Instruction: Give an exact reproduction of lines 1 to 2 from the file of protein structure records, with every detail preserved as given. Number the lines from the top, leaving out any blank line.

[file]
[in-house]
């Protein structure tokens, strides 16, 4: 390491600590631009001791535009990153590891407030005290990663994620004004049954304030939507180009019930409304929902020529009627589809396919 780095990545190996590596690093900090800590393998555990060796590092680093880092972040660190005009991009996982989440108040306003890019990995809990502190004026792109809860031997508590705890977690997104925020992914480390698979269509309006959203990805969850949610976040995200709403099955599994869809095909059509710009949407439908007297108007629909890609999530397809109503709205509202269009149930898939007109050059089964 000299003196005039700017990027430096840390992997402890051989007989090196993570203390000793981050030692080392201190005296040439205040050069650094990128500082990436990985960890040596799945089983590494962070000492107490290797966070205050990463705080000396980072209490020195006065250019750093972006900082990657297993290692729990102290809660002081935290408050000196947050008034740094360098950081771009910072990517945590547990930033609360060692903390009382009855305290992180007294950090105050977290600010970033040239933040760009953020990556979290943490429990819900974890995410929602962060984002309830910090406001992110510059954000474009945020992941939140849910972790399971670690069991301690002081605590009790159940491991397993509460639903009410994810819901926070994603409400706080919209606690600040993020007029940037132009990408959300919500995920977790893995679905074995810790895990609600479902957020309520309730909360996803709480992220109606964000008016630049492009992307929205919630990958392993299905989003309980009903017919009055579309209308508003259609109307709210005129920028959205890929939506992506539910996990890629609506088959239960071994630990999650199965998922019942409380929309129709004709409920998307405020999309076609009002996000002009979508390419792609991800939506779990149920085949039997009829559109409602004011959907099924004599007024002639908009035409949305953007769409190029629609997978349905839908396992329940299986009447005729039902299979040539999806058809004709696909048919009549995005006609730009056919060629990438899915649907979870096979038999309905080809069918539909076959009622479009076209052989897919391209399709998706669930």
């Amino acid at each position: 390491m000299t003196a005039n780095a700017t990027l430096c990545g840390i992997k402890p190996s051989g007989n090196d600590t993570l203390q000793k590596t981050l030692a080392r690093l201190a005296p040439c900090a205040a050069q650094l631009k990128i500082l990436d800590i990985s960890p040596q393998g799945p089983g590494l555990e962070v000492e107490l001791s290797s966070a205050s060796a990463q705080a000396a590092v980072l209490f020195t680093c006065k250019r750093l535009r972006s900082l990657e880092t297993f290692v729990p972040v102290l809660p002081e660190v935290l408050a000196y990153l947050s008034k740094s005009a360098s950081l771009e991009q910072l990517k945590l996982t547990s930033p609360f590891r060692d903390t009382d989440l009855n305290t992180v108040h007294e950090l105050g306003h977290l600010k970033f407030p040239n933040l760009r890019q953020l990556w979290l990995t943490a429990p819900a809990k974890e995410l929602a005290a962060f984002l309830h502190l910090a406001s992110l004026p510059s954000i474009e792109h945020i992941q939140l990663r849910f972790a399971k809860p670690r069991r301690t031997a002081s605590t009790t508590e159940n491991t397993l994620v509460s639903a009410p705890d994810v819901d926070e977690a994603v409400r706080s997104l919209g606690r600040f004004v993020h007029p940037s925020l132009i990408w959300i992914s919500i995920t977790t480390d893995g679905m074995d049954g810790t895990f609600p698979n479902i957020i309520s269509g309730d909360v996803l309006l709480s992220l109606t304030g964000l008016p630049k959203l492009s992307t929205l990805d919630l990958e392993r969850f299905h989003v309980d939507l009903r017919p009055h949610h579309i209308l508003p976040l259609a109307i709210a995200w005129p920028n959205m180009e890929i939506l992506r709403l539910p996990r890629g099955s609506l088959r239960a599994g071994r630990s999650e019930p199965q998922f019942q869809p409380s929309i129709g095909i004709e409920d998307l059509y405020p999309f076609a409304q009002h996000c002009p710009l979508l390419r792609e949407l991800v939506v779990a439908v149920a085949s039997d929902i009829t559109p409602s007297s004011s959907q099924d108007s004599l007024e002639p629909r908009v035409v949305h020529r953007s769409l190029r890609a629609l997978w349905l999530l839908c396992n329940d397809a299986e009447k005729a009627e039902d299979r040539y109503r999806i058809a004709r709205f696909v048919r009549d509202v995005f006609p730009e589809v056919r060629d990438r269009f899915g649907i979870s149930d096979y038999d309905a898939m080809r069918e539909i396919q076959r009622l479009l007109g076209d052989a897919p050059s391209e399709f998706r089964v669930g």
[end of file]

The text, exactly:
[in-house]
């Protein structure tokens, strides 16, 4: 390491600590631009001791535009990153590891407030005290990663994620004004049954304030939507180009019930409304929902020529009627589809396919 780095990545190996590596690093900090800590393998555990060796590092680093880092972040660190005009991009996982989440108040306003890019990995809990502190004026792109809860031997508590705890977690997104925020992914480390698979269509309006959203990805969850949610976040995200709403099955599994869809095909059509710009949407439908007297108007629909890609999530397809109503709205509202269009149930898939007109050059089964 000299003196005039700017990027430096840390992997402890051989007989090196993570203390000793981050030692080392201190005296040439205040050069650094990128500082990436990985960890040596799945089983590494962070000492107490290797966070205050990463705080000396980072209490020195006065250019750093972006900082990657297993290692729990102290809660002081935290408050000196947050008034740094360098950081771009910072990517945590547990930033609360060692903390009382009855305290992180007294950090105050977290600010970033040239933040760009953020990556979290943490429990819900974890995410929602962060984002309830910090406001992110510059954000474009945020992941939140849910972790399971670690069991301690002081605590009790159940491991397993509460639903009410994810819901926070994603409400706080919209606690600040993020007029940037132009990408959300919500995920977790893995679905074995810790895990609600479902957020309520309730909360996803709480992220109606964000008016630049492009992307929205919630990958392993299905989003309980009903017919009055579309209308508003259609109307709210005129920028959205890929939506992506539910996990890629609506088959239960071994630990999650199965998922019942409380929309129709004709409920998307405020999309076609009002996000002009979508390419792609991800939506779990149920085949039997009829559109409602004011959907099924004599007024002639908009035409949305953007769409190029629609997978349905839908396992329940299986009447005729039902299979040539999806058809004709696909048919009549995005006609730009056919060629990438899915649907979870096979038999309905080809069918539909076959009622479009076209052989897919391209399709998706669930």